Before, During, and After: Dental Care and Pregnancy
Most expectant mothers are wary of visiting the dentist’s office because of their pregnancy. They imagine that dental procedures and medication can harm the unborn baby. Nothing could be further from the truth. Visiting a dentist’s office during pregnancy is safe.
Besides, pregnancy hormones may cause several dental issues, which one can only address by consulting a dentist. Common problems include cavities, gingivitis, tooth erosion, loose teeth, periodontal disease, and pregnancy tumours.
Proper dental care before, during, and after pregnancy can help you avoid or minimize the effects of these problems.
Before the pregnancy
Before pregnancy, you need to make an appointment with your dentist. The dentist can professionally clean your teeth, examine the gum tissue, and note any oral health issues. If you have an oral health problem, the dentist can treat it before getting pregnant.
Informing your dentist
Inform your dentist as soon as you realize you are pregnant. Your dentist would need to know the drugs (names and dosages) you’re taking. It could be prenatal vitamins, prescription medication, and any other medical advice from your doctor. With that information, your dentist can prescribe appropriate treatment.
If you are looking for a dentist Malta or dentist Gozo, you can book a dental appointment online at one of Savina Dental Clinics, or contact us directly on (+356) 2125 7253 (Skyparks Business Centre, Malta International Airport), or (+356) 2155 7323 (Dingli Street, Victoria, Gozo). For international patients, it is recommended to request a free e-consultation where we can discuss your individual case and treatment options.
Dental care during pregnancy
A dentist can carry out routine dental care and urgent procedures during pregnancy. For that, you’ll need to make regular visits to the dentist’s office. Hormonal changes during pregnancy tend to cause gum inflammation (gingivitis), resulting in bleeding on brushing and sometimes even spontaneous bleeding. Scalings can help with this as well as good home oral care.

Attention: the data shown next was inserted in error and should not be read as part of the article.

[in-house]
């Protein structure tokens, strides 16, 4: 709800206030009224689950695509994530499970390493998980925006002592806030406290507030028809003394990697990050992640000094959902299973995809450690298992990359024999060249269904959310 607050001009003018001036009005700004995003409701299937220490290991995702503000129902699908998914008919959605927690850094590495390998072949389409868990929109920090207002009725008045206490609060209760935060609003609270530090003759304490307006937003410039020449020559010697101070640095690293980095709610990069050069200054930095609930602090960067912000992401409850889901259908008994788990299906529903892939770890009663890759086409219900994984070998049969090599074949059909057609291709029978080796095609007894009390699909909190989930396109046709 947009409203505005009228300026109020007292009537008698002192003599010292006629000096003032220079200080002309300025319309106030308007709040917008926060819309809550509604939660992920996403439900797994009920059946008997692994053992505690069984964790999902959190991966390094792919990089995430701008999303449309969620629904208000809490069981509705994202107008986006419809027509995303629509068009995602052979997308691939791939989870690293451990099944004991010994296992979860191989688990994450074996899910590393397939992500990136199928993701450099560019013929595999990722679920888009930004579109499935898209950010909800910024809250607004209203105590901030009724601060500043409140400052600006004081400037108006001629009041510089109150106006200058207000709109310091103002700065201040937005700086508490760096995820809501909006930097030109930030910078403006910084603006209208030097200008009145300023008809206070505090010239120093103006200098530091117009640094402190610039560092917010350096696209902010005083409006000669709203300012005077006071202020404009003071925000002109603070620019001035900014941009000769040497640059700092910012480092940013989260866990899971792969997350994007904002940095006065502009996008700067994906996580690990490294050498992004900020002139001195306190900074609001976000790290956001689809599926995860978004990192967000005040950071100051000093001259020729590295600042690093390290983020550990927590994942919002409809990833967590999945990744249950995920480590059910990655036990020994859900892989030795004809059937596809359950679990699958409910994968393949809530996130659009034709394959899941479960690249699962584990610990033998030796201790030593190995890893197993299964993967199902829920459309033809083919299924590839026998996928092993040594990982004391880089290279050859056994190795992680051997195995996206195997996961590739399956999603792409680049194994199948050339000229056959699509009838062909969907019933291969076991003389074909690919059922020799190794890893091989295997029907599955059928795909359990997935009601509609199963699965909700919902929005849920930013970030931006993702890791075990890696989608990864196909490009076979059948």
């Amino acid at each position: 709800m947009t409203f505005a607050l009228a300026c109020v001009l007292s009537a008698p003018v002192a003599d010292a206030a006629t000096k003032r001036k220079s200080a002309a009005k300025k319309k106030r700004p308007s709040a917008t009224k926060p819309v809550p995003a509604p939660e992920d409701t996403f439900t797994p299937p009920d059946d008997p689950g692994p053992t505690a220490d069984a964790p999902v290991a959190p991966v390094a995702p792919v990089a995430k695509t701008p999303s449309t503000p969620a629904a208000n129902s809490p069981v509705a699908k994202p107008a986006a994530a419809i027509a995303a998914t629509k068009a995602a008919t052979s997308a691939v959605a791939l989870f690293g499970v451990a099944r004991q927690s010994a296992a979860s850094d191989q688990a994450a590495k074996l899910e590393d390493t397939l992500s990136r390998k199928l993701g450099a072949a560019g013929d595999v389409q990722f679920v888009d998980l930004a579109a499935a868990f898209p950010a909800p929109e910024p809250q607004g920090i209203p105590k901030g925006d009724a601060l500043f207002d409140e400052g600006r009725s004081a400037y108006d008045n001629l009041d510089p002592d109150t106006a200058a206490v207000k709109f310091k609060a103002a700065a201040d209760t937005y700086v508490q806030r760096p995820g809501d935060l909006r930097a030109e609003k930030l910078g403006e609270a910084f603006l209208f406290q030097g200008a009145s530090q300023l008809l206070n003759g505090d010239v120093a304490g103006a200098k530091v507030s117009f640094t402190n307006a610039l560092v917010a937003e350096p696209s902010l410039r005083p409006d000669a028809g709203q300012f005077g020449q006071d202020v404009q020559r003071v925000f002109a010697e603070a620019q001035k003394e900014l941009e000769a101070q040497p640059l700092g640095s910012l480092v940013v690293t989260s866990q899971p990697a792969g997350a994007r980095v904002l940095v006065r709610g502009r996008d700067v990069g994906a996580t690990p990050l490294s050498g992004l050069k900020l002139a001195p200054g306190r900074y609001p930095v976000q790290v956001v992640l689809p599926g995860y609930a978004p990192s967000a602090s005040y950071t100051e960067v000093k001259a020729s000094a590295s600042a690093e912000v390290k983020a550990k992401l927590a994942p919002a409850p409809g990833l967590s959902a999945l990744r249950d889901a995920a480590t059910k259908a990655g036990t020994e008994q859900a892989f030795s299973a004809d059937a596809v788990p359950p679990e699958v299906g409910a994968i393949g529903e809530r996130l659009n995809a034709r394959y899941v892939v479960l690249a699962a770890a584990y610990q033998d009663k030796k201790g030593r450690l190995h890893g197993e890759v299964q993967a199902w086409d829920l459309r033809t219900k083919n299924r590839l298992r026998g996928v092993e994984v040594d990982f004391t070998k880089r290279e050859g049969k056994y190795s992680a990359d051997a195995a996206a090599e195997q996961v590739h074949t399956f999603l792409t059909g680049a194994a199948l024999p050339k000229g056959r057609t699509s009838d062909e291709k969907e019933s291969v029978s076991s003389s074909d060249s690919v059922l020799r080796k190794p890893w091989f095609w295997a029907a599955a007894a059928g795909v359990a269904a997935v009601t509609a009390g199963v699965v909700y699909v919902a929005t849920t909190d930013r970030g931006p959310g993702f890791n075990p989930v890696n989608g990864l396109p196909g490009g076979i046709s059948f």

How does pregnancy affect your dental health?
Pregnancy can expose you to the risk of increased oral health problems. During your pregnancy, your body goes through various changes, which affect your gums and teeth. Some of these changes include:
Pregnancy often results in a spike of hormones like estrogen and progesterone. An increase in these hormones can cause several oral health problems such as gingivitis.
During pregnancy, you’ll likely have cravings for certain foods, which you didn’t necessarily fancy before. Eating sweets and other sugary foods can lead to the development of cavities.
Reduced dental care
You’ll likely brush or floss less than before you got pregnant. That’s because you’re afraid of hurting your tender gums, or you’re just tired and may not feel up to it. Also, some women tend to feel nauseated when brushing and flossing.
As a result of these changes, you’ll experience an increased risk of specific dental issues such as the following:
Cavities (tooth decay or caries)
Cavities appear on the surface of your teeth as small, damaged areas. Certain habits you adopt during pregnancy may increase your likelihood of developing caries.
Gingivitis is inflammation of the gums. It appears as redness and swelling and requires treatment to prevent it from progressing to gum disease. The risk of gingivitis increases as a result of pregnancy hormones. Proven statistics show that 75 per cent of all pregnant women have gingivitis.
The following are the symptoms of gingivitis:
- Redness and swelling
- Shiny gums
- Tenderness in gums
- Bleeding gums even with gentle brushing